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I have the same recording and other DSD256 (native and analog mastering). I am currently about to invest to take my DAC to a higher level. Currently use a Mytek Brooklyn Bridge. I am currently renovating the house and building a custom 2 channel listening room and want to have to state of the art DAC in it. On the fence between dCS Vivaldi and MSB. Totally different approaches to greatness – RingDAC (everything resampled to 5-bit) vs. “pure” ladder of the MSB Select II hybrid DAC. It’s not like this equipment is sitting at your local Best Buy to audition, so since you are lucky enough to have both on hand, what are your thoughts. My taste is the DSD is superior to PCM most of the time. I think SACDs DSD64 often sound superior to PCM 24/192. Any thoughts you could share would be great. You’ve got a great setup!

I probably like DSD overall, though I’ve heard some SACDs that made me cringe, and I am not sure I can go as far to say that DSD is generally superior to PCM. There is some excellent DXD out there, and that’s just PCM. Still, I appear to be settling in on DSD upsampling on the Vivaldi. I like some DXD upsampling, and some stuff sounds better not upsampled, but my sense of timing and sensitivity to upsampling artifacts does not seem to be as acute as Pete’s.

Both the Vivaldi and MSB have SOTA SQ. I love them both. If you held a gun to my head, and forced me to give one up, it would be the MSB solely because it is the heart of my headphone rack. And if I had to choose just one system to have, it would be my speaker system, so that my family and friends could still enjoy music with me. Otherwise, here are some stream-of-consciousness comparative thoughts [and little of it is about SQ]:

Points that favor dCS Vivaldi:

  1. More vibrant, energetic user community. I really wish MSB would do something to build a community like the one here. It is a real delight.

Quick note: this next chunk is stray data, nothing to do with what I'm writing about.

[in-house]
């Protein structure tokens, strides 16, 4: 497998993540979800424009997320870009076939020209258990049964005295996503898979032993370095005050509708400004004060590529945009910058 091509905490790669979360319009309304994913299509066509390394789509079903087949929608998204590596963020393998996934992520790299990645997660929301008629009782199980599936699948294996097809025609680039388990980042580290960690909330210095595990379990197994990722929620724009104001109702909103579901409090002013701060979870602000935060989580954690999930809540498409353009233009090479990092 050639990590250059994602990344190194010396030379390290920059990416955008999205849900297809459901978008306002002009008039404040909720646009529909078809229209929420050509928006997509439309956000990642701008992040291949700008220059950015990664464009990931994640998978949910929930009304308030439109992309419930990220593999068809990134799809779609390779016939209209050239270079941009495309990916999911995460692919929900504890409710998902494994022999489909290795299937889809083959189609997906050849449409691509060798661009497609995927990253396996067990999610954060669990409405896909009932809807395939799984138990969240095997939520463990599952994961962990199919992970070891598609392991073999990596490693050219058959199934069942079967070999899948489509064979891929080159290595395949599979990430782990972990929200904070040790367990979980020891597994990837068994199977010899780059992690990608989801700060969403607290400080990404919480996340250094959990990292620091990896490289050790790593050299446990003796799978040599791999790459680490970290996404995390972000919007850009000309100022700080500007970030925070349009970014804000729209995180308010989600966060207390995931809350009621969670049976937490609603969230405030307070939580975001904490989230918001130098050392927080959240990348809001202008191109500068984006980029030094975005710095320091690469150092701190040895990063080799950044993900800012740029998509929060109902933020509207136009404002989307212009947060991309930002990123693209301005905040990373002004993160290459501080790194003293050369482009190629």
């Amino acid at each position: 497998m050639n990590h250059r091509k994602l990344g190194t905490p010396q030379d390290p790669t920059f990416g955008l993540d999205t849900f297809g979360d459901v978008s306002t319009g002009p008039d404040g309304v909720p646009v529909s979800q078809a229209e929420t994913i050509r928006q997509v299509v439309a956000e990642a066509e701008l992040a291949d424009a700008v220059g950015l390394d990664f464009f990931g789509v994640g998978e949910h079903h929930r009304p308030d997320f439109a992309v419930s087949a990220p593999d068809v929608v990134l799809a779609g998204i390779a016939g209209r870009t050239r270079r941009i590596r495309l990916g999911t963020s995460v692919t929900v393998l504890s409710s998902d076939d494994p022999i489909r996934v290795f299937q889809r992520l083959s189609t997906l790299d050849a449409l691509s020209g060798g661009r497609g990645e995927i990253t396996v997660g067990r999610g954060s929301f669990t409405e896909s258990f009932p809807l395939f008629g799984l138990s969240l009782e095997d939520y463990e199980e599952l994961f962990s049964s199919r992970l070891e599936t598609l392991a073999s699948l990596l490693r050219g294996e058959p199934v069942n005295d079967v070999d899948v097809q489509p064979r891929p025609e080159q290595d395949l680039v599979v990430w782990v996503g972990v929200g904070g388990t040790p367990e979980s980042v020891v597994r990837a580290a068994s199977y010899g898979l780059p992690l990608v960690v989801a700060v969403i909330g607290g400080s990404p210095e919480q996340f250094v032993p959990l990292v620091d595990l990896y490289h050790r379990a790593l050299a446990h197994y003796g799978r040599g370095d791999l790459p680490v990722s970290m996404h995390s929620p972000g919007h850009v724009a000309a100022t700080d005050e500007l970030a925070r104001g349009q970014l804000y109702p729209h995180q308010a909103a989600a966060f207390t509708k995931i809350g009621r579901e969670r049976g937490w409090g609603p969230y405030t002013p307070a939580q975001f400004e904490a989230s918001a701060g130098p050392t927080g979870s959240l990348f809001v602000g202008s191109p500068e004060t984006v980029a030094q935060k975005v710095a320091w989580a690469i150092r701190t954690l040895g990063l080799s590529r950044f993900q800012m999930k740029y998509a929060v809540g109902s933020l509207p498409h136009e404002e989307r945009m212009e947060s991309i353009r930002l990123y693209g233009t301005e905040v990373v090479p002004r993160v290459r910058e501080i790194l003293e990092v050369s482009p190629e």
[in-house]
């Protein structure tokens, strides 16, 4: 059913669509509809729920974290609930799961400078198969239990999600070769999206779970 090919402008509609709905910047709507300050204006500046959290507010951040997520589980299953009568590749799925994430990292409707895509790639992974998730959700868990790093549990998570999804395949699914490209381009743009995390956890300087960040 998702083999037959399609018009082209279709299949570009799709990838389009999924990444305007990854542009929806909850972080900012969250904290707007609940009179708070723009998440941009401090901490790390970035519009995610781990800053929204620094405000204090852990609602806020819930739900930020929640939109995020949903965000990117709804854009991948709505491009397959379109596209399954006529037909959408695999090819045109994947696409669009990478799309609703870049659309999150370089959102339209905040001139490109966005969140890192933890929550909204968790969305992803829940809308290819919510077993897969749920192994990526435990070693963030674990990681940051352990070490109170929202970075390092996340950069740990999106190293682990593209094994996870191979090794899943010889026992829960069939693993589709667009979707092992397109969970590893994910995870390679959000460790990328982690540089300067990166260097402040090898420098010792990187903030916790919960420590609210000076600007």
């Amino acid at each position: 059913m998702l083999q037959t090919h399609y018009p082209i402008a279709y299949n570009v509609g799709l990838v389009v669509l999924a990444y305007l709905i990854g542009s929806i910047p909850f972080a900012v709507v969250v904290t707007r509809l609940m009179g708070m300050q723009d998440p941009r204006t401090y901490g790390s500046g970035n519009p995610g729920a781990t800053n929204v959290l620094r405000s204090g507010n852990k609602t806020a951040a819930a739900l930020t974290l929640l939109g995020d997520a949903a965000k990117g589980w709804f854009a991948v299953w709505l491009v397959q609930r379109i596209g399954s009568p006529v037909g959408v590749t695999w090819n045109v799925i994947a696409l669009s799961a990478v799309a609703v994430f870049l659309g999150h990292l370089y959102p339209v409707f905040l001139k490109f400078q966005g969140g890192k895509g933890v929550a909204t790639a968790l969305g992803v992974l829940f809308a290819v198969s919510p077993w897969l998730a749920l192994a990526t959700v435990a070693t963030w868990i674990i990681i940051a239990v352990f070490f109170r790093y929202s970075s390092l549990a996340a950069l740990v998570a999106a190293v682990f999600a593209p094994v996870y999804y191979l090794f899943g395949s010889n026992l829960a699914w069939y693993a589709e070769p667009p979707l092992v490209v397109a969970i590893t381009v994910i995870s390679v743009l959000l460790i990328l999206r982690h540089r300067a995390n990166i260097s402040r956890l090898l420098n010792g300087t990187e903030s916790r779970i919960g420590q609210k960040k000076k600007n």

2. Very good technical support inside that community.

  3. The Vivaldi is set up for improved clocking in a very different way from MSB. I like this flexibility, but dCS is a tad coy about the clock specs one starts with in the basic DAC box. I have found that adding external clocks improves the sense of realism offered by the DAC.

  4. Overall, dCS seems to be more interested than MSB in providing engineering informatioin about their equipment. And there are way more reviews of dCS equipment than MSB.

Points that favior MSB Select II:

  1. More versatile. Swappable upgradeable modules make expanding and upgrading the DAC ridiculously easy. And silly expensive.

  2. More flexibility. Multiple modules, aditional preamp ins and outs. The Select is truly a DAC/preamp.

  3. I am about to test the following proposition: that the MSB USB solution is superior to the Vivaldi. dCS engineers and most users seem to agree that the dCS network playback solution is superior to the USB implementation, and this comes from the company that essentially invented asynchronous USB. I think the MSB network playback is also superior to USB. Personally, I can’t stand USB. But an awful lot of work has been put into making it decent. And now, MSB has a newish ProUSB module with built-in fiber isolation, that I plan to test out with an EVO432 server. We’ll see how it goes.